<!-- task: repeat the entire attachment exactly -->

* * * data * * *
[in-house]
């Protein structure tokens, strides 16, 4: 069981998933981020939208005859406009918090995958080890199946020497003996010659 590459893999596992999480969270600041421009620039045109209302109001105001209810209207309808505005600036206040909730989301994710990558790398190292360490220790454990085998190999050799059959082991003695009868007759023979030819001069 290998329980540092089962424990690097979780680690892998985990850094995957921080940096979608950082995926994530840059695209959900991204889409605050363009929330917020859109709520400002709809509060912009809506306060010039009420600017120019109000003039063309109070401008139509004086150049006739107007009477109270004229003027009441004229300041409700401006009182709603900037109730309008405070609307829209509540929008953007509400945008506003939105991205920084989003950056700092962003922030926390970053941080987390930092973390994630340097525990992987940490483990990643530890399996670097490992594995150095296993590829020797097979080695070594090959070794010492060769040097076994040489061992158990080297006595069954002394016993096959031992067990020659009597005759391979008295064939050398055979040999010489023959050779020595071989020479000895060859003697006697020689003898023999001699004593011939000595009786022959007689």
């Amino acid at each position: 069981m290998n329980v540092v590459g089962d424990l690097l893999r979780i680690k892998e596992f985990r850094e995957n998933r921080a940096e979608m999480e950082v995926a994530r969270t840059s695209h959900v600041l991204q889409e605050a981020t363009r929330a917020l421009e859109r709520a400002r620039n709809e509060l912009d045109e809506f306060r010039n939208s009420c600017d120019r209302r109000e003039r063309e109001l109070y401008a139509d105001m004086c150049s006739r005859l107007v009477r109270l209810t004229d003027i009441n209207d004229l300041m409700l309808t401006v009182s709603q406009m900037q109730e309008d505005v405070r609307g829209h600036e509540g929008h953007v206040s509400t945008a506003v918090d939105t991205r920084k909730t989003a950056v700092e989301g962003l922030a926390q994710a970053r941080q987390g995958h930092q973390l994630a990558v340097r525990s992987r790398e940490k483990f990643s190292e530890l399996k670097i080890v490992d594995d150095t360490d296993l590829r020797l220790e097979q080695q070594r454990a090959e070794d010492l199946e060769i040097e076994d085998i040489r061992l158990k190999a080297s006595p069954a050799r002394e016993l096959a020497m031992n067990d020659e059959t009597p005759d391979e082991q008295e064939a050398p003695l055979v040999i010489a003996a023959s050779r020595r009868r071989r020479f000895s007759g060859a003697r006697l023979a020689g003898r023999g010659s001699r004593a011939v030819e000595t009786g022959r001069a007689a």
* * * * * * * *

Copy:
[in-house]
């Protein structure tokens, strides 16, 4: 069981998933981020939208005859406009918090995958080890199946020497003996010659 590459893999596992999480969270600041421009620039045109209302109001105001209810209207309808505005600036206040909730989301994710990558790398190292360490220790454990085998190999050799059959082991003695009868007759023979030819001069 290998329980540092089962424990690097979780680690892998985990850094995957921080940096979608950082995926994530840059695209959900991204889409605050363009929330917020859109709520400002709809509060912009809506306060010039009420600017120019109000003039063309109070401008139509004086150049006739107007009477109270004229003027009441004229300041409700401006009182709603900037109730309008405070609307829209509540929008953007509400945008506003939105991205920084989003950056700092962003922030926390970053941080987390930092973390994630340097525990992987940490483990990643530890399996670097490992594995150095296993590829020797097979080695070594090959070794010492060769040097076994040489061992158990080297006595069954002394016993096959031992067990020659009597005759391979008295064939050398055979040999010489023959050779020595071989020479000895060859003697006697020689003898023999001699004593011939000595009786022959007689």
């Amino acid at each position: 069981m290998n329980v540092v590459g089962d424990l690097l893999r979780i680690k892998e596992f985990r850094e995957n998933r921080a940096e979608m999480e950082v995926a994530r969270t840059s695209h959900v600041l991204q889409e605050a981020t363009r929330a917020l421009e859109r709520a400002r620039n709809e509060l912009d045109e809506f306060r010039n939208s009420c600017d120019r209302r109000e003039r063309e109001l109070y401008a139509d105001m004086c150049s006739r005859l107007v009477r109270l209810t004229d003027i009441n209207d004229l300041m409700l309808t401006v009182s709603q406009m900037q109730e309008d505005v405070r609307g829209h600036e509540g929008h953007v206040s509400t945008a506003v918090d939105t991205r920084k909730t989003a950056v700092e989301g962003l922030a926390q994710a970053r941080q987390g995958h930092q973390l994630a990558v340097r525990s992987r790398e940490k483990f990643s190292e530890l399996k670097i080890v490992d594995d150095t360490d296993l590829r020797l220790e097979q080695q070594r454990a090959e070794d010492l199946e060769i040097e076994d085998i040489r061992l158990k190999a080297s006595p069954a050799r002394e016993l096959a020497m031992n067990d020659e059959t009597p005759d391979e082991q008295e064939a050398p003695l055979v040999i010489a003996a023959s050779r020595r009868r071989r020479f000895s007759g060859a003697r006697l023979a020689g003898r023999g010659s001699r004593a011939v030819e000595t009786g022959r001069a007689a």